Desperate New World Settlers Stole Christopher Columbus' Silver

A portrait of Christopher Columbus. Sebastiano del Piombo painted this portrait after Columbus' death.

A straggling band of New World settlers tried smelting silver they stole from Christopher Columbus' royal cache, new findings suggest.

Archaeologists working at Columbus' La Isabela settlement in the late 1980s discovered deposits of silver slag, which they initially thought represented the first evidence of mining in the New World.

New tests show, however, that the slag matches a kind of ore common in Spain. Frustrated and hungry stragglers probably made a last-ditch raid of a stock Columbus had brought from Europe, the researchers now believe.

"[It] seems to be a desperate attempt by the few settlers who remained at the settlement after it had largely fallen into decline to obtain anything of value," said Alyson Thibodeau, of the University of Arizona's Geoscience department.

Settlement crashed and burned

Columbus arrived at La Isabela [image], on the Dominican Republic's north coast, in 1494 on his second voyage to the Caribbean. The trip was funded by King Ferdinand and Queen Isabela of Spain, after Columbus regaled them with stories of untapped riches discovered during his first voyage.

"The goal of the expedition was to locate and exploit ores of precious metals, but the settlers at La Isabela did not find any significant gold or silver-bearing ores in the vicinity of the town," Thibodeau told LiveScience.

La Isabela was essentially abandoned, according to historical records, with some settlers returning to Spain and others moving on to more successful towns in the Dominican Republic. When archaeologists found silver leftovers from a mining process at La Isabela, it was a bit of a mystery.

Testing by the University of Arizona confirmed that the deposits matched ore commonly found throughout Spain. It also hints that the ores were processed very late in the settlement's history, Thibodeau said, "likely after the administration at La Isabela had broken down." Columbus himself returned to Spain in 1496, leaving behind a skeleton crew of desperate settlers with few resources.

"As we reconstruct it, some of them broke into the royal storehouse and tried to extract any silver present in the roughly 400 killograms of lead ore that the expedition had brought from Spain," said study co-author David Killick.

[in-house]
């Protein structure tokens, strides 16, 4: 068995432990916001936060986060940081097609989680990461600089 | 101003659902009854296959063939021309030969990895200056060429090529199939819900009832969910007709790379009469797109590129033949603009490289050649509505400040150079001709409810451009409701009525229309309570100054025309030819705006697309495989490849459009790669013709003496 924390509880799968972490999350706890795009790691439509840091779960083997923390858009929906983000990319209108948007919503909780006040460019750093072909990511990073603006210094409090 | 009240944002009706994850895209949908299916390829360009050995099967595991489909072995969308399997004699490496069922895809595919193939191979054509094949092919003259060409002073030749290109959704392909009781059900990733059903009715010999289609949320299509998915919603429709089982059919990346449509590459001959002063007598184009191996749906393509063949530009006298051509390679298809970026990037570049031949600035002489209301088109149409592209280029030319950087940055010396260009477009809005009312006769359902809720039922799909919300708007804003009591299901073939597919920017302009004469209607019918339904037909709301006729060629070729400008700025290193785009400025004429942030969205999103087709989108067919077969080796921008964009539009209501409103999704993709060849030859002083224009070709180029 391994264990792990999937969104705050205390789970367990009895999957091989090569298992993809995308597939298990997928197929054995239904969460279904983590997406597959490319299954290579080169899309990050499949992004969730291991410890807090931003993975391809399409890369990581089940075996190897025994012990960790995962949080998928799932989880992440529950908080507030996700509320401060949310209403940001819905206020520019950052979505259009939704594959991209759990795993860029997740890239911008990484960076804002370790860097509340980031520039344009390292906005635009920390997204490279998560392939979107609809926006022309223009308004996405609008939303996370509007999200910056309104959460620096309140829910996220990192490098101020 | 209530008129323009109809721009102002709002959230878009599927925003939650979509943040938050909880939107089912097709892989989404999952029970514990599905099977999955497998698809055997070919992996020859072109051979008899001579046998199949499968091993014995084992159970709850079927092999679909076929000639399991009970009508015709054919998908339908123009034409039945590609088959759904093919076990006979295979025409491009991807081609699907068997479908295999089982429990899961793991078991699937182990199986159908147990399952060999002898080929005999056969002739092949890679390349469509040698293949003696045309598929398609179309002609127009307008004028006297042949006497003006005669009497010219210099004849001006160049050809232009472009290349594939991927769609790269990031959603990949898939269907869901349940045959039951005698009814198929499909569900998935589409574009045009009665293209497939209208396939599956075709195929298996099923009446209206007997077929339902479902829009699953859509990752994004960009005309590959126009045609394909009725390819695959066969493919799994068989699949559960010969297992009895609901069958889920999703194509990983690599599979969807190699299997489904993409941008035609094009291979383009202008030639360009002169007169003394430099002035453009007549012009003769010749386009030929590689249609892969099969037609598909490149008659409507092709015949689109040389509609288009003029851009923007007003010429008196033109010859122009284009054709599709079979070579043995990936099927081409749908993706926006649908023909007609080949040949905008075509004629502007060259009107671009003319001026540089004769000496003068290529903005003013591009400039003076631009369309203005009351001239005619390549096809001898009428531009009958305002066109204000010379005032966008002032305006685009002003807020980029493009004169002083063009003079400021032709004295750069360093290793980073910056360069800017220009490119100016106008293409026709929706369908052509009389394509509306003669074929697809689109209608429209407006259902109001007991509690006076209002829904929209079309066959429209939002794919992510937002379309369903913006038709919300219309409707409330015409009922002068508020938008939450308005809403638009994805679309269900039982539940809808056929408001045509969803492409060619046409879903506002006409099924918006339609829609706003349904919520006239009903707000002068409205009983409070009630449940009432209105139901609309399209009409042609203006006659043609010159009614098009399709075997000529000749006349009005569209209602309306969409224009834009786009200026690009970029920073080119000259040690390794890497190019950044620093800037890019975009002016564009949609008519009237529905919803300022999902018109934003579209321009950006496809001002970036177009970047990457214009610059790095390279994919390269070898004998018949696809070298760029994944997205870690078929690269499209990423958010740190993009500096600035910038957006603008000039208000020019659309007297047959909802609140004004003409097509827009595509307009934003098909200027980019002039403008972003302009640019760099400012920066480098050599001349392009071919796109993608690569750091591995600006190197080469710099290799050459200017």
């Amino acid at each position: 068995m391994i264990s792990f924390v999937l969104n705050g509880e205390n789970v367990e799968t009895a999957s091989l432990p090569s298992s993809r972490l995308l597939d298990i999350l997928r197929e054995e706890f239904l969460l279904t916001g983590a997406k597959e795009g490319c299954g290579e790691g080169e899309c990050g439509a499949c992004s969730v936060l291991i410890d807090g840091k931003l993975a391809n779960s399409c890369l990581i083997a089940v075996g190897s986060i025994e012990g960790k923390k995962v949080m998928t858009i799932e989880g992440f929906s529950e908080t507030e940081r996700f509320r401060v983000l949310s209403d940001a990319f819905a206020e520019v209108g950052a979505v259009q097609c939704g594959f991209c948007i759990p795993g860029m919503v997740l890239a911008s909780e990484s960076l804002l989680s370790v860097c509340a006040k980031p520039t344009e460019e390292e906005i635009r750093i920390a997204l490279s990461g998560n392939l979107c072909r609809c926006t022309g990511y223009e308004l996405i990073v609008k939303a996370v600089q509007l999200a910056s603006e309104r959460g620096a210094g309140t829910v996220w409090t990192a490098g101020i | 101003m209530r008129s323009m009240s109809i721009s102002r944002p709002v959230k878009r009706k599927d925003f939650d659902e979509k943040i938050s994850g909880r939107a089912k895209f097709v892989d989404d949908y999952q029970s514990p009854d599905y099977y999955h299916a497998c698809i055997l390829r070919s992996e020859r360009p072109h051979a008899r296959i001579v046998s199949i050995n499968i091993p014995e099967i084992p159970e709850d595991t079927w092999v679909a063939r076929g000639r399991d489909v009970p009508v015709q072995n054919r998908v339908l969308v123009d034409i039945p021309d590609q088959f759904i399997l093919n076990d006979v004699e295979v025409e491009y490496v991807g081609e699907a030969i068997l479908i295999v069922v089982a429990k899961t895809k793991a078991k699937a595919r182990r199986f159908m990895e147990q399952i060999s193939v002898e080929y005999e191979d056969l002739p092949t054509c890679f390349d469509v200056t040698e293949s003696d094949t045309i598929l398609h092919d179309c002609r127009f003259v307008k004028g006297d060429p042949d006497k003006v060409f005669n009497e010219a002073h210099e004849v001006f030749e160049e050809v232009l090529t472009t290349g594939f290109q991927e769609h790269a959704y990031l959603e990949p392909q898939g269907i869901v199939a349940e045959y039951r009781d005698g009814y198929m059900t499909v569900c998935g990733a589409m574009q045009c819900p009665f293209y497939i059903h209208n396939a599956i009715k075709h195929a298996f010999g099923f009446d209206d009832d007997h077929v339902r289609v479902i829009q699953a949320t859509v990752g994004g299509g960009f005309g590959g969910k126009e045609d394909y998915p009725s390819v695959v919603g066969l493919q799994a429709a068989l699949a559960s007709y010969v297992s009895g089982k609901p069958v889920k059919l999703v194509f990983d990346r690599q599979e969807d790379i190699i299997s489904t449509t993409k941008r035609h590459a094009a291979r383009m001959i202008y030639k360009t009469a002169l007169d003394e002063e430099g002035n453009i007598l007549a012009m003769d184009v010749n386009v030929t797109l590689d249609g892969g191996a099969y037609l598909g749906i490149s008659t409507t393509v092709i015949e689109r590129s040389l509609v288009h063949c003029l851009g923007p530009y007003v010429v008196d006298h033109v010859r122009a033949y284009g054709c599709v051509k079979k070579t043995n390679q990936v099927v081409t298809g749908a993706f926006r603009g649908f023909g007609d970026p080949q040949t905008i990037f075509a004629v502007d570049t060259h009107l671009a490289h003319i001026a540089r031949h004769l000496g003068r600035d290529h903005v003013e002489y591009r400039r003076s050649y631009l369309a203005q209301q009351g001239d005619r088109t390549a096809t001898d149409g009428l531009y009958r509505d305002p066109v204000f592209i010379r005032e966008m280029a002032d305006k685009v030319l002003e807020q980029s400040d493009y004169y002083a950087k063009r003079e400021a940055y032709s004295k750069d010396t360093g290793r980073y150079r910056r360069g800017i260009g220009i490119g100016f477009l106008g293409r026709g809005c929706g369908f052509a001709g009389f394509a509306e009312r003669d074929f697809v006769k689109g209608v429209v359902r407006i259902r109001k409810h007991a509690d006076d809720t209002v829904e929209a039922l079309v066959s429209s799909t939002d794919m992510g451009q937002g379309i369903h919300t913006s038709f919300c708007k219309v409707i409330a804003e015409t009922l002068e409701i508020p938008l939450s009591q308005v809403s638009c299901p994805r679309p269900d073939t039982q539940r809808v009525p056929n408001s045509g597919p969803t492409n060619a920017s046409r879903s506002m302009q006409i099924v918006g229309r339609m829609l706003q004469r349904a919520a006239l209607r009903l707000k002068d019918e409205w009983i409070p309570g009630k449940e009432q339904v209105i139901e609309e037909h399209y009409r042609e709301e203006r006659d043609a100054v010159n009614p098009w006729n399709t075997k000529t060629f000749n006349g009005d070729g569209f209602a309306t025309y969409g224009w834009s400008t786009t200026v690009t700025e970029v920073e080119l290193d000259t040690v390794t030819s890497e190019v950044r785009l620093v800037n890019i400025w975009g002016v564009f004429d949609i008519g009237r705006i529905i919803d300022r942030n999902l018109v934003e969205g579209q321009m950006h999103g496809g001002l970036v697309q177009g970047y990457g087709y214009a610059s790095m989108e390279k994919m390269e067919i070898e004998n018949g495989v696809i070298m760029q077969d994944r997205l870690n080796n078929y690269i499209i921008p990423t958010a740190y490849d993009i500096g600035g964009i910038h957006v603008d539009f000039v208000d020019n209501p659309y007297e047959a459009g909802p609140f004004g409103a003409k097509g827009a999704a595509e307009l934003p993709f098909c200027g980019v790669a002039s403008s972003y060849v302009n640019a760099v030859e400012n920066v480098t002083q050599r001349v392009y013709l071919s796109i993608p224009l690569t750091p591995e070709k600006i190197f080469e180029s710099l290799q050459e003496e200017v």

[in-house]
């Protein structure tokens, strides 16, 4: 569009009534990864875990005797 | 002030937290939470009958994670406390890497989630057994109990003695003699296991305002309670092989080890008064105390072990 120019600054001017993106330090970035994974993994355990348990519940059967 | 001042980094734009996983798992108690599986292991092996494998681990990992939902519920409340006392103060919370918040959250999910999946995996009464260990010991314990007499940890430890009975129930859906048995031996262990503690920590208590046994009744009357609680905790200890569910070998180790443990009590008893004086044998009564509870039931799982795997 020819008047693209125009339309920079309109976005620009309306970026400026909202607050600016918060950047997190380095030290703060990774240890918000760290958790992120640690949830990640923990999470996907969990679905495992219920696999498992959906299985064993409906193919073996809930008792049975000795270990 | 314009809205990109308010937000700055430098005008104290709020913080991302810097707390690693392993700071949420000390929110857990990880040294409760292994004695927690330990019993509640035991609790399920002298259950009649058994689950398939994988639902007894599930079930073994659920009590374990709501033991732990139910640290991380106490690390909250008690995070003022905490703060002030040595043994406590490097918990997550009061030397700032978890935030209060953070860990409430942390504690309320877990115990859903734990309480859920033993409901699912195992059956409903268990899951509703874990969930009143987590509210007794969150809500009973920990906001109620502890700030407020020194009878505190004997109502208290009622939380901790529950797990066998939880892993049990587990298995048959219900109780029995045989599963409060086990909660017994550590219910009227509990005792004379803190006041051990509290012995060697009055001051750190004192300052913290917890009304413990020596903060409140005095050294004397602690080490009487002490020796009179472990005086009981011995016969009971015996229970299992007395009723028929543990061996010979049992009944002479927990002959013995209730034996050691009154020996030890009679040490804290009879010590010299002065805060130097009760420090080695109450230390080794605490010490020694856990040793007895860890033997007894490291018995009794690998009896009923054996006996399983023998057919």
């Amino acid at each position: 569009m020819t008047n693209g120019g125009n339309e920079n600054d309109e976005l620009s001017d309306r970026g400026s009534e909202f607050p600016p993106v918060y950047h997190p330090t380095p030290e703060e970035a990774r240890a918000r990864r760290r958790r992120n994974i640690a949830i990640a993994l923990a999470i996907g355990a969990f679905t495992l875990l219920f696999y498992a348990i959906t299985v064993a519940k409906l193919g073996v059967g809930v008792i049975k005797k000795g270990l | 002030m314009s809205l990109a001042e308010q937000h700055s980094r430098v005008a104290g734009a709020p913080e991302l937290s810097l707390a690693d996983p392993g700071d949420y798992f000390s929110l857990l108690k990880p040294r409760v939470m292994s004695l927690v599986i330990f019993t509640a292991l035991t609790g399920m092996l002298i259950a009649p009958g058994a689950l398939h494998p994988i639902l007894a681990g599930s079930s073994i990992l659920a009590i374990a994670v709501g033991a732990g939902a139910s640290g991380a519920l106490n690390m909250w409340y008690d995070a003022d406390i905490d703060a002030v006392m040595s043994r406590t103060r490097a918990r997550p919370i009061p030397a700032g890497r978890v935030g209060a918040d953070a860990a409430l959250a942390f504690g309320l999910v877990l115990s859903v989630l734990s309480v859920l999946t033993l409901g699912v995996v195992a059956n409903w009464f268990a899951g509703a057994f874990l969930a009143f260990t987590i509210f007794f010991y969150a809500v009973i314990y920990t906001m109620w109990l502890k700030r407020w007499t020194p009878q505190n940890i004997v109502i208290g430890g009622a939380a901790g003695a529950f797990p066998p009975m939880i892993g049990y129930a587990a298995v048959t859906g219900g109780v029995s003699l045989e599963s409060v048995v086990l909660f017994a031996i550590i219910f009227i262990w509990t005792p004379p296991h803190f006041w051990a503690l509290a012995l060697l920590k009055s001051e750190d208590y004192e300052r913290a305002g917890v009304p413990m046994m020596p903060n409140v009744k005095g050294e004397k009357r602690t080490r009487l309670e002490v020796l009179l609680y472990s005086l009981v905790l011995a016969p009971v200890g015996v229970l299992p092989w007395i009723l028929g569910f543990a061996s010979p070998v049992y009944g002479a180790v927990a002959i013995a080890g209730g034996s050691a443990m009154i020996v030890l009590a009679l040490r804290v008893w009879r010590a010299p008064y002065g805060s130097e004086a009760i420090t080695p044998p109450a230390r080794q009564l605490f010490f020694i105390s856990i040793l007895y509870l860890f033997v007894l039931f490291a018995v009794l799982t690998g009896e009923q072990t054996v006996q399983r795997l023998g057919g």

The findings were detailed online yesterday by the journal Proceedings of the National Academy of Sciences.

Terrible times

The remaining settlers were driven to their amateur mining attempt by terrible conditions, Killick said.

"The expedition had been a dismal failure," he said. "By late 1497 the last remaining inhabitants in the town were desperate—they were starving, in rags and tatters, and rebellious."

Without the precious resource, the settlement fell into disrepair. "During its short existence, La Isabela was plagued by hunger, disease, hurricanes, and general discontent among the settlers," Thibodeau said.

Columbus and his team of explorers probably brought the raw material—a mineral called galena—along to use as a reagent, or agent of synthesis, Thibodeau said. "The galena would have been used when prospecting for the gold and silver ores they expected to find in the New World."

The quality of the ore wasn't very good, though, and the downtrodden stragglers gave up about halfway through the cache, he said.

"There is actually very little silver in this lead ore," Killick said. "They were evidently absolutely desperate to have processed this much with so little return."

Heather Whipps
Heather Whipps writes about history, anthropology and health for Live Science. She received her Diploma of College Studies in Social Sciences from John Abbott College and a Bachelor of Arts in Anthropology from McGill University, both in Quebec. She has hiked with mountain gorillas in Rwanda, and is an avid athlete and watcher of sports, particularly her favorite ice hockey team, the Montreal Canadiens. Oh yeah, she hates papaya.